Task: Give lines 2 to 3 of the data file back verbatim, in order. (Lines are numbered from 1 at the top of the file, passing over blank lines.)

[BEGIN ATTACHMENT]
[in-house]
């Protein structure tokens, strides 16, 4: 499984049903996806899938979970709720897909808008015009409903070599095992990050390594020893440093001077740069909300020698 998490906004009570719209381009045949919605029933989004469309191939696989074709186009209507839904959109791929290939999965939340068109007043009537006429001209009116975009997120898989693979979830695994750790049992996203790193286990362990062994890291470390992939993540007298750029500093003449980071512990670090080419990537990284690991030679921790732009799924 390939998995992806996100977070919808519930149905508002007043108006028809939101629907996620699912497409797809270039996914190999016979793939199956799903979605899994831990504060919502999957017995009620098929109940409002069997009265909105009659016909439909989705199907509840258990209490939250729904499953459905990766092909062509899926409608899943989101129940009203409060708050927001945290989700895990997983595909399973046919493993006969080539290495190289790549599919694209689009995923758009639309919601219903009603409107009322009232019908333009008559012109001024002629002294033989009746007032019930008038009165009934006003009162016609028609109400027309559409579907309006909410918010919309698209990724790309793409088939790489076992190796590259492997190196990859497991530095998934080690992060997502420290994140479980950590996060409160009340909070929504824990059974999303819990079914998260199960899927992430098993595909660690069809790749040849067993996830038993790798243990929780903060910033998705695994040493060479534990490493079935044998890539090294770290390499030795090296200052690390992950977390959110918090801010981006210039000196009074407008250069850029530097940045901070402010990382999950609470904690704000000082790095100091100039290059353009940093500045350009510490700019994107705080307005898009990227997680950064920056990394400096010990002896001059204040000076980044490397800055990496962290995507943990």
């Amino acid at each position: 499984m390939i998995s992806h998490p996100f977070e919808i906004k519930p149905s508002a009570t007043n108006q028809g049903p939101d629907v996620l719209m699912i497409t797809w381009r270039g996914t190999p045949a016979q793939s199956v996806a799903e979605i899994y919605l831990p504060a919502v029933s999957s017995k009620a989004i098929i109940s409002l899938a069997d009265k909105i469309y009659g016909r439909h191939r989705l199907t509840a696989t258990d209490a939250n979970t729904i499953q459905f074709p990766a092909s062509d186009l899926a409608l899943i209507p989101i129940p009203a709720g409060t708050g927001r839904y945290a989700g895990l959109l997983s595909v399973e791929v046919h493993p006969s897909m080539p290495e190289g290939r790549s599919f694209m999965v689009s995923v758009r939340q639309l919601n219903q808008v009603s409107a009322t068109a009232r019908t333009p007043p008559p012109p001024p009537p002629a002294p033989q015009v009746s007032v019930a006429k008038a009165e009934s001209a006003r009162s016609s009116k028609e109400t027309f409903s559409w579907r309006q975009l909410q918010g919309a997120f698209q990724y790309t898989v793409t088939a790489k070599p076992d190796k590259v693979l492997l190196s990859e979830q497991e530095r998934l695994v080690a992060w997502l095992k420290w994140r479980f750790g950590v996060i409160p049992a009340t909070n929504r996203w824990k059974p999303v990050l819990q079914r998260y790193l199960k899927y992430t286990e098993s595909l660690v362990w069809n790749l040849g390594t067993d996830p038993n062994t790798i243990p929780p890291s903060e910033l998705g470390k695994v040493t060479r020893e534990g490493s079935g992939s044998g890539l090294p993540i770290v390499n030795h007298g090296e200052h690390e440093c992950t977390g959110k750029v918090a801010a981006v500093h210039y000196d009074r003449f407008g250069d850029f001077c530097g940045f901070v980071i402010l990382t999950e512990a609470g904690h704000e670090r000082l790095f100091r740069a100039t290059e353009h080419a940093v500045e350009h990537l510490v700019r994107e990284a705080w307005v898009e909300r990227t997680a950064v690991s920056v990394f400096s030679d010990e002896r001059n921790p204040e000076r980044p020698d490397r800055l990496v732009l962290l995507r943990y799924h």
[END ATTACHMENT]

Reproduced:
């Protein structure tokens, strides 16, 4: 499984049903996806899938979970709720897909808008015009409903070599095992990050390594020893440093001077740069909300020698 998490906004009570719209381009045949919605029933989004469309191939696989074709186009209507839904959109791929290939999965939340068109007043009537006429001209009116975009997120898989693979979830695994750790049992996203790193286990362990062994890291470390992939993540007298750029500093003449980071512990670090080419990537990284690991030679921790732009799924 390939998995992806996100977070919808519930149905508002007043108006028809939101629907996620699912497409797809270039996914190999016979793939199956799903979605899994831990504060919502999957017995009620098929109940409002069997009265909105009659016909439909989705199907509840258990209490939250729904499953459905990766092909062509899926409608899943989101129940009203409060708050927001945290989700895990997983595909399973046919493993006969080539290495190289790549599919694209689009995923758009639309919601219903009603409107009322009232019908333009008559012109001024002629002294033989009746007032019930008038009165009934006003009162016609028609109400027309559409579907309006909410918010919309698209990724790309793409088939790489076992190796590259492997190196990859497991530095998934080690992060997502420290994140479980950590996060409160009340909070929504824990059974999303819990079914998260199960899927992430098993595909660690069809790749040849067993996830038993790798243990929780903060910033998705695994040493060479534990490493079935044998890539090294770290390499030795090296200052690390992950977390959110918090801010981006210039000196009074407008250069850029530097940045901070402010990382999950609470904690704000000082790095100091100039290059353009940093500045350009510490700019994107705080307005898009990227997680950064920056990394400096010990002896001059204040000076980044490397800055990496962290995507943990």
């Amino acid at each position: 499984m390939i998995s992806h998490p996100f977070e919808i906004k519930p149905s508002a009570t007043n108006q028809g049903p939101d629907v996620l719209m699912i497409t797809w381009r270039g996914t190999p045949a016979q793939s199956v996806a799903e979605i899994y919605l831990p504060a919502v029933s999957s017995k009620a989004i098929i109940s409002l899938a069997d009265k909105i469309y009659g016909r439909h191939r989705l199907t509840a696989t258990d209490a939250n979970t729904i499953q459905f074709p990766a092909s062509d186009l899926a409608l899943i209507p989101i129940p009203a709720g409060t708050g927001r839904y945290a989700g895990l959109l997983s595909v399973e791929v046919h493993p006969s897909m080539p290495e190289g290939r790549s599919f694209m999965v689009s995923v758009r939340q639309l919601n219903q808008v009603s409107a009322t068109a009232r019908t333009p007043p008559p012109p001024p009537p002629a002294p033989q015009v009746s007032v019930a006429k008038a009165e009934s001209a006003r009162s016609s009116k028609e109400t027309f409903s559409w579907r309006q975009l909410q918010g919309a997120f698209q990724y790309t898989v793409t088939a790489k070599p076992d190796k590259v693979l492997l190196s990859e979830q497991e530095r998934l695994v080690a992060w997502l095992k420290w994140r479980f750790g950590v996060i409160p049992a009340t909070n929504r996203w824990k059974p999303v990050l819990q079914r998260y790193l199960k899927y992430t286990e098993s595909l660690v362990w069809n790749l040849g390594t067993d996830p038993n062994t790798i243990p929780p890291s903060e910033l998705g470390k695994v040493t060479r020893e534990g490493s079935g992939s044998g890539l090294p993540i770290v390499n030795h007298g090296e200052h690390e440093c992950t977390g959110k750029v918090a801010a981006v500093h210039y000196d009074r003449f407008g250069d850029f001077c530097g940045f901070v980071i402010l990382t999950e512990a609470g904690h704000e670090r000082l790095f100091r740069a100039t290059e353009h080419a940093v500045e350009h990537l510490v700019r994107e990284a705080w307005v898009e909300r990227t997680a950064v690991s920056v990394f400096s030679d010990e002896r001059n921790p204040e000076r980044p020698d490397r800055l990496v732009l962290l995507r943990y799924h």